How To Write An Effective Self Performance Review (With Examples)

By Chris Kolmar - Jan. 19, 2021
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We’re all accustomed to the idea of being interviewed, taking tests, being examined, and ultimately having someone else evaluate us. We experience this all the time in the workplace.

That being said, when we get used to having someone else grade our performances, being faced with the opportunity to evaluate our own work can feel daunting.

You might worry that if you focus too heavily on your strengths and accomplishments, that you’ll come across as arrogant. On the other hand, if you point out all of your flaws, maybe that will harm your status in the workplace or cause you to appear too self-critical.

Even if writing a positive and productive self-evaluation can seem overwhelming, it shouldn’t be considered a burden. Instead, self-evaluations provide you with an opportunity to reflect and consciously keep you in tune with your strengths and weaknesses.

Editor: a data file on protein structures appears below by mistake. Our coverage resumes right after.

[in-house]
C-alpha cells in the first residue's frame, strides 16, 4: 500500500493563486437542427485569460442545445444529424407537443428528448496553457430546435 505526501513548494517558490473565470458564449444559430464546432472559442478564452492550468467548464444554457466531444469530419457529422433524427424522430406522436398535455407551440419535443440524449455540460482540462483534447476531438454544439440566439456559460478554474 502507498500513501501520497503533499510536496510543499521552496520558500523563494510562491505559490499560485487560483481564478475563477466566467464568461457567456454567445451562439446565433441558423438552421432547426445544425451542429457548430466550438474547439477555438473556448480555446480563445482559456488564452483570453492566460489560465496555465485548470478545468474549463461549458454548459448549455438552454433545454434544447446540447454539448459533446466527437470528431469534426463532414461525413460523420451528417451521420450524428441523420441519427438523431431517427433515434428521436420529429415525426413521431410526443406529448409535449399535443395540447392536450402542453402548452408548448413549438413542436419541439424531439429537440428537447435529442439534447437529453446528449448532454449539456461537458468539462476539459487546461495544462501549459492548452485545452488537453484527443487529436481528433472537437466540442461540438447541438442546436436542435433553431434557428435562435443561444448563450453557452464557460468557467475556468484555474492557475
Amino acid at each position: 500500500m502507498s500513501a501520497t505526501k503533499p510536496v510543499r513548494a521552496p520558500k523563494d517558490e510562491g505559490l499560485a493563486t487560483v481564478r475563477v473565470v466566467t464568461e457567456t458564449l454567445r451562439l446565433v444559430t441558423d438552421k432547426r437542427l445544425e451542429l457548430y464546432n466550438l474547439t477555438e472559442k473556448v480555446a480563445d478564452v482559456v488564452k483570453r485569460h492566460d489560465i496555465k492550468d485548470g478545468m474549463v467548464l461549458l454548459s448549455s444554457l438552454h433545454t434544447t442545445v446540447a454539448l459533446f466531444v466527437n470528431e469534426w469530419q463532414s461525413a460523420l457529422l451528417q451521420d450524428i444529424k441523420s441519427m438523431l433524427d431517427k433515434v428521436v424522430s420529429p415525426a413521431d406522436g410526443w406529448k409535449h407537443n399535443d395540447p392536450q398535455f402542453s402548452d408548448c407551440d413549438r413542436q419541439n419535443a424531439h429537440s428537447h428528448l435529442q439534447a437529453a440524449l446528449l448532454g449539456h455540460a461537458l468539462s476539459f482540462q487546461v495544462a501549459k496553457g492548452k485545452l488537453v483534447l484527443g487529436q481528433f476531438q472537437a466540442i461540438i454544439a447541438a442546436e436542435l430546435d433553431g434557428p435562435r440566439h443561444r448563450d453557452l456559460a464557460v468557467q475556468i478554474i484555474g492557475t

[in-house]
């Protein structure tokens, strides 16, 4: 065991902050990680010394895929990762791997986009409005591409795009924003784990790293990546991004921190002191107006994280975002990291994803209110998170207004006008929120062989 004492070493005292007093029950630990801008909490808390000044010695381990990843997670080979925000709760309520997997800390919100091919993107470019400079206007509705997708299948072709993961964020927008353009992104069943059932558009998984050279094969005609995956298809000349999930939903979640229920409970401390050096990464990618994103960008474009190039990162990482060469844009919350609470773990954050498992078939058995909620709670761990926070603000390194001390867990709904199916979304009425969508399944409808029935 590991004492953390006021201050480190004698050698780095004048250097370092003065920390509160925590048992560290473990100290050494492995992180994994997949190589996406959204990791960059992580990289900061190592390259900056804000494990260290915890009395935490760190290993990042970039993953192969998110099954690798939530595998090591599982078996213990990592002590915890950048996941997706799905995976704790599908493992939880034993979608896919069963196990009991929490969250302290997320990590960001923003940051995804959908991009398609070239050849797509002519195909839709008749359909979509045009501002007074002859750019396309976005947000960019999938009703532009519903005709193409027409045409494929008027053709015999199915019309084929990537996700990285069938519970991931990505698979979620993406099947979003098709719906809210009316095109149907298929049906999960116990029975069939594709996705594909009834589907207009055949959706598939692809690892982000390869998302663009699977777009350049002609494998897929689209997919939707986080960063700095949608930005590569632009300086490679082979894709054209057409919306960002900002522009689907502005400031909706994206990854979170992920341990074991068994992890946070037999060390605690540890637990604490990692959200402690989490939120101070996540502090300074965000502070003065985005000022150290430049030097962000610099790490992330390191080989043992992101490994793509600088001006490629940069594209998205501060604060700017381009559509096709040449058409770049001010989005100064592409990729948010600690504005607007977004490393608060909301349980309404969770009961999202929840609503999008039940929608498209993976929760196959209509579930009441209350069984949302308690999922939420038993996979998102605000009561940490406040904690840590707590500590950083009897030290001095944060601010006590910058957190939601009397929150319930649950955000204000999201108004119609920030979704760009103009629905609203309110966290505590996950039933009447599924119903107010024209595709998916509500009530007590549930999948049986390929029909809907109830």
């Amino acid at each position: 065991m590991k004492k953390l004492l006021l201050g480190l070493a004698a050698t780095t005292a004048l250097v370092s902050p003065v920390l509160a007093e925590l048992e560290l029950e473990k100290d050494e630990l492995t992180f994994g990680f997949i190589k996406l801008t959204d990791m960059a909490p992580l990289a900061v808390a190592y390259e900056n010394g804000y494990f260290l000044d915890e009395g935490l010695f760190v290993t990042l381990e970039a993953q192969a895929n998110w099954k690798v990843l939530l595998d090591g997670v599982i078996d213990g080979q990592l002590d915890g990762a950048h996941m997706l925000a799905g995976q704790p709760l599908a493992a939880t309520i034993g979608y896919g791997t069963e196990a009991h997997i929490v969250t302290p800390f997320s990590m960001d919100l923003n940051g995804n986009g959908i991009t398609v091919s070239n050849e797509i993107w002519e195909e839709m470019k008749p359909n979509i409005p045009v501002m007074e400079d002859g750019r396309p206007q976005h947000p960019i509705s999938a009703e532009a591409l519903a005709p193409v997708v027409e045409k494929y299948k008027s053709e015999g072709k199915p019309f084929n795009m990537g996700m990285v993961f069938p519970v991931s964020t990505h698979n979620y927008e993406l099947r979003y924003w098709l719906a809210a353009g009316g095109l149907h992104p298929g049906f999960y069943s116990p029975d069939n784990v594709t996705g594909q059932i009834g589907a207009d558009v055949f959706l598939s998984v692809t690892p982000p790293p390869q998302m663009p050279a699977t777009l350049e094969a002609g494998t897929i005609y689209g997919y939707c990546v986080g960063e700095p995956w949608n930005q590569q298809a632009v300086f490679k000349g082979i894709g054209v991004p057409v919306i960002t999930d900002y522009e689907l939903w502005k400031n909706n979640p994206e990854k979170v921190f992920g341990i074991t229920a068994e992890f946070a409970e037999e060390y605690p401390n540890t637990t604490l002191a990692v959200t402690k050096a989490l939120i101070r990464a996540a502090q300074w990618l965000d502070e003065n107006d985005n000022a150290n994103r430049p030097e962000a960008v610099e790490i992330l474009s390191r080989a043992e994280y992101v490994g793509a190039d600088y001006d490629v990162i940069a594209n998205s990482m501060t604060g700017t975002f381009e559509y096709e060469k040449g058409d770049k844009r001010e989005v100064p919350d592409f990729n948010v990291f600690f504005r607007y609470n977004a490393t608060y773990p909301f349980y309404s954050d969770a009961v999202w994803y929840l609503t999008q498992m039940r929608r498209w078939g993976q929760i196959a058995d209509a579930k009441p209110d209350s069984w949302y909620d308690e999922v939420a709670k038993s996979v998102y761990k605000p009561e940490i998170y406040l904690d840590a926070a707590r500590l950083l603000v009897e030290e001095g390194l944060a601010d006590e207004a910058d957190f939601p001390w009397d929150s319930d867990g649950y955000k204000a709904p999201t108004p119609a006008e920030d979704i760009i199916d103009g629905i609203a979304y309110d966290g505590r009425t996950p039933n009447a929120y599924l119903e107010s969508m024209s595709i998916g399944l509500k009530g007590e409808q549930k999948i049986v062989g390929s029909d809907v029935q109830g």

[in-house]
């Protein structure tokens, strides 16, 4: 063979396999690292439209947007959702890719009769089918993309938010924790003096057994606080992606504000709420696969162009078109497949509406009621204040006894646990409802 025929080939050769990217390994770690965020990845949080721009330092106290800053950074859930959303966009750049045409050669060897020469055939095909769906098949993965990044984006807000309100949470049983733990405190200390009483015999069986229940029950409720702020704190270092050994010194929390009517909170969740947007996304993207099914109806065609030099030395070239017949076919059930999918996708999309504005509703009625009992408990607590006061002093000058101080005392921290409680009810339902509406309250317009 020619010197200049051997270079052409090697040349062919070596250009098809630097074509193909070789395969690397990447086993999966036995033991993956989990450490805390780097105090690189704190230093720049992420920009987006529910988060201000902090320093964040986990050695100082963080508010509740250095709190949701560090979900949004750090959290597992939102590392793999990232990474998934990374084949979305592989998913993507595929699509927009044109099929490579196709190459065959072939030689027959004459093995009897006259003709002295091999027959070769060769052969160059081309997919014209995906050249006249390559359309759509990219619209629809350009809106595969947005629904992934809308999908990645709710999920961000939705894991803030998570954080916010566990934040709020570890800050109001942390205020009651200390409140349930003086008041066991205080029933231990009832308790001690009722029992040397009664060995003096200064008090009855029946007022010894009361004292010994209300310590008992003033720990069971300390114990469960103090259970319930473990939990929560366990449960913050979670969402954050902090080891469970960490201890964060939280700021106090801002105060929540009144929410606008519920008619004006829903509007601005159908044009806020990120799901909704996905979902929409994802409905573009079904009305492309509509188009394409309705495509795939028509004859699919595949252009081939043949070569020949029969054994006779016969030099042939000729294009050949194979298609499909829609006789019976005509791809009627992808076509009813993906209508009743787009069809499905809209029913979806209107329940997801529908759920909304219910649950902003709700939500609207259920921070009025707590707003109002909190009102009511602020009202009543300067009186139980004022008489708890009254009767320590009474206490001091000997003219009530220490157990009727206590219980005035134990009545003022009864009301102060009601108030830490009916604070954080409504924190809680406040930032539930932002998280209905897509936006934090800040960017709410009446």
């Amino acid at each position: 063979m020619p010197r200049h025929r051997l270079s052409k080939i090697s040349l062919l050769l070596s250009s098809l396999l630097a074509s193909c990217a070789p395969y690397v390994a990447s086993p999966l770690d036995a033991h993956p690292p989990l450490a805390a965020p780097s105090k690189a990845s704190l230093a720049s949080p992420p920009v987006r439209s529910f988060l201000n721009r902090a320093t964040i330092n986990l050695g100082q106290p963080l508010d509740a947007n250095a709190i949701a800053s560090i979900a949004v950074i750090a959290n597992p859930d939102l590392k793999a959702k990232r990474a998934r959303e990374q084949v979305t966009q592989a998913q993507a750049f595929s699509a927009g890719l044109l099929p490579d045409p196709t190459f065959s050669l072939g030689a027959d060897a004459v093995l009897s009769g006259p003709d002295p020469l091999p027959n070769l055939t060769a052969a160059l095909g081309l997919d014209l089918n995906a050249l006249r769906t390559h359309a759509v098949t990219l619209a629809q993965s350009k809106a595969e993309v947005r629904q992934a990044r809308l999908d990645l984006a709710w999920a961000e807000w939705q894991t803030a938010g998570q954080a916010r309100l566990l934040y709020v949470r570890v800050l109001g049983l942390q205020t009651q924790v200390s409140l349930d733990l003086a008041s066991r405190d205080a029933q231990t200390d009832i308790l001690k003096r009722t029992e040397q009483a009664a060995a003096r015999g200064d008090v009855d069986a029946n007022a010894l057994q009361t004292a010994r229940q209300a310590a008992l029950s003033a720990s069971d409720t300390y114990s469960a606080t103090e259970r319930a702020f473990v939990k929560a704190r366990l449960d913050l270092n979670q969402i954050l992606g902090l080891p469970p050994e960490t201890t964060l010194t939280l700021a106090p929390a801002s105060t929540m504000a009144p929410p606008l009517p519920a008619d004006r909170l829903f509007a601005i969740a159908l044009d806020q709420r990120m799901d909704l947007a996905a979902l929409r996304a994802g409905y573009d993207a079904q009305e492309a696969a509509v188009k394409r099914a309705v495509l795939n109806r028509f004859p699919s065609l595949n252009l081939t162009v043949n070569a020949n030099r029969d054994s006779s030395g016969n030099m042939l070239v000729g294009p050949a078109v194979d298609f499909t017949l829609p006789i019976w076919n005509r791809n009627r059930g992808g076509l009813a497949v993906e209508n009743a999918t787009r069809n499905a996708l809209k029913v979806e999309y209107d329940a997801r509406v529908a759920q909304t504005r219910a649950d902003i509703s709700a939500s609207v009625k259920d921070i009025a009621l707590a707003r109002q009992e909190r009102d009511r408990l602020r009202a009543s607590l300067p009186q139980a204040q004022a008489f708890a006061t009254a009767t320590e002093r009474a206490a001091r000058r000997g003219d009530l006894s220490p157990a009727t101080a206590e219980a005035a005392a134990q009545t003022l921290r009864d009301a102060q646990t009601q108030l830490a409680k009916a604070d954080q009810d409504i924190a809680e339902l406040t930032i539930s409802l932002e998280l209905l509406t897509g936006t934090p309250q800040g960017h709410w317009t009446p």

With that in mind, this article will outline why self-evaluations are important, as well as tips for writing an effective one. After all, boosting your performance review with a good self-evaluation can benefit the whole workplace.

The Importance of Self-Evaluations in the Workplace

Typically, self-evaluation is a standard part of the performance review process for employers. That means that in addition to the company’s usual evaluation of your work, you’ll also provide a self-evaluation.

The way the self-evaluation is presented can vary from company to company. Usually, you’ll receive some kind of prompt or form where you can answer questions and reflect on your performance.

Companies do this to gauge how you perceive your own performance and see how you’ll reflect on your contributions to the company before the evaluation.

You might wonder why companies do this if they’re going to evaluate you on their own terms anyway, but the truth is that your perspective is valuable to them.